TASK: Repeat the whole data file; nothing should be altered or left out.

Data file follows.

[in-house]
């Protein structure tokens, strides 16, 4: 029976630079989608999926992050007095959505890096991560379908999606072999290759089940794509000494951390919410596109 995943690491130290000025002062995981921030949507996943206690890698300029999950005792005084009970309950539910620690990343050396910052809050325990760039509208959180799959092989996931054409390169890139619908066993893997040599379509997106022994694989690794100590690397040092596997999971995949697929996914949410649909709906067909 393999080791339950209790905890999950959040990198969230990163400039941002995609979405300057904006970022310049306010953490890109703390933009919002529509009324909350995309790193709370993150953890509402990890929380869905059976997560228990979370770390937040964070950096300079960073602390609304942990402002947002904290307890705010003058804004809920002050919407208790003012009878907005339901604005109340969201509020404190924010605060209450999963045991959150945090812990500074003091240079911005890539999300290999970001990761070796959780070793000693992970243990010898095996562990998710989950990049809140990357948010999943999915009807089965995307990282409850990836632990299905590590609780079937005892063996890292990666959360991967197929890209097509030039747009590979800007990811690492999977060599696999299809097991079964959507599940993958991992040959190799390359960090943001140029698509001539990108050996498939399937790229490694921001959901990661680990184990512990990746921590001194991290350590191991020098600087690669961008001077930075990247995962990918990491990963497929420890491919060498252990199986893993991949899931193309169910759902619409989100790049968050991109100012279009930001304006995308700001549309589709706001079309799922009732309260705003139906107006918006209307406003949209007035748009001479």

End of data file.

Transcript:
[in-house]
């Protein structure tokens, strides 16, 4: 029976630079989608999926992050007095959505890096991560379908999606072999290759089940794509000494951390919410596109 995943690491130290000025002062995981921030949507996943206690890698300029999950005792005084009970309950539910620690990343050396910052809050325990760039509208959180799959092989996931054409390169890139619908066993893997040599379509997106022994694989690794100590690397040092596997999971995949697929996914949410649909709906067909 393999080791339950209790905890999950959040990198969230990163400039941002995609979405300057904006970022310049306010953490890109703390933009919002529509009324909350995309790193709370993150953890509402990890929380869905059976997560228990979370770390937040964070950096300079960073602390609304942990402002947002904290307890705010003058804004809920002050919407208790003012009878907005339901604005109340969201509020404190924010605060209450999963045991959150945090812990500074003091240079911005890539999300290999970001990761070796959780070793000693992970243990010898095996562990998710989950990049809140990357948010999943999915009807089965995307990282409850990836632990299905590590609780079937005892063996890292990666959360991967197929890209097509030039747009590979800007990811690492999977060599696999299809097991079964959507599940993958991992040959190799390359960090943001140029698509001539990108050996498939399937790229490694921001959901990661680990184990512990990746921590001194991290350590191991020098600087690669961008001077930075990247995962990918990491990963497929420890491919060498252990199986893993991949899931193309169910759902619409989100790049968050991109100012279009930001304006995308700001549309589709706001079309799922009732309260705003139906107006918006209307406003949209007035748009001479």